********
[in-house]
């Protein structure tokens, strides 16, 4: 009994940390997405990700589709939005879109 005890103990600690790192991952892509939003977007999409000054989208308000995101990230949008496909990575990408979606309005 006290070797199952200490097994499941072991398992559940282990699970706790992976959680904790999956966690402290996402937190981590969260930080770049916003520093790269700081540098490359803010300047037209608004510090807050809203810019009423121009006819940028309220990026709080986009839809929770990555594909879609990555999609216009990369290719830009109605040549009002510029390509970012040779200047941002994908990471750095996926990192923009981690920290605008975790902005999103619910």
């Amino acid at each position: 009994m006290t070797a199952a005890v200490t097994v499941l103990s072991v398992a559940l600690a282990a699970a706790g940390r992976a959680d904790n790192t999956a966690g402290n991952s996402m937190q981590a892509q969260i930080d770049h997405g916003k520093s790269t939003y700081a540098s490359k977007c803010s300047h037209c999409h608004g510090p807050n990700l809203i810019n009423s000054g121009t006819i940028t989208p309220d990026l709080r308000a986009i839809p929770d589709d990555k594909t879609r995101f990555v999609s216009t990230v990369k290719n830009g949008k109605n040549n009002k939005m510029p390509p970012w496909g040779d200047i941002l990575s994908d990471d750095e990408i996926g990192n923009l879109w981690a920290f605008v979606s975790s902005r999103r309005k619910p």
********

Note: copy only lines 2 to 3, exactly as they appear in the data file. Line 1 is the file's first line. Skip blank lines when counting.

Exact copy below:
């Protein structure tokens, strides 16, 4: 009994940390997405990700589709939005879109 005890103990600690790192991952892509939003977007999409000054989208308000995101990230949008496909990575990408979606309005 006290070797199952200490097994499941072991398992559940282990699970706790992976959680904790999956966690402290996402937190981590969260930080770049916003520093790269700081540098490359803010300047037209608004510090807050809203810019009423121009006819940028309220990026709080986009839809929770990555594909879609990555999609216009990369290719830009109605040549009002510029390509970012040779200047941002994908990471750095996926990192923009981690920290605008975790902005999103619910």
């Amino acid at each position: 009994m006290t070797a199952a005890v200490t097994v499941l103990s072991v398992a559940l600690a282990a699970a706790g940390r992976a959680d904790n790192t999956a966690g402290n991952s996402m937190q981590a892509q969260i930080d770049h997405g916003k520093s790269t939003y700081a540098s490359k977007c803010s300047h037209c999409h608004g510090p807050n990700l809203i810019n009423s000054g121009t006819i940028t989208p309220d990026l709080r308000a986009i839809p929770d589709d990555k594909t879609r995101f990555v999609s216009t990230v990369k290719n830009g949008k109605n040549n009002k939005m510029p390509p970012w496909g040779d200047i941002l990575s994908d990471d750095e990408i996926g990192n923009l879109w981690a920290f605008v979606s975790s902005r999103r309005k619910p």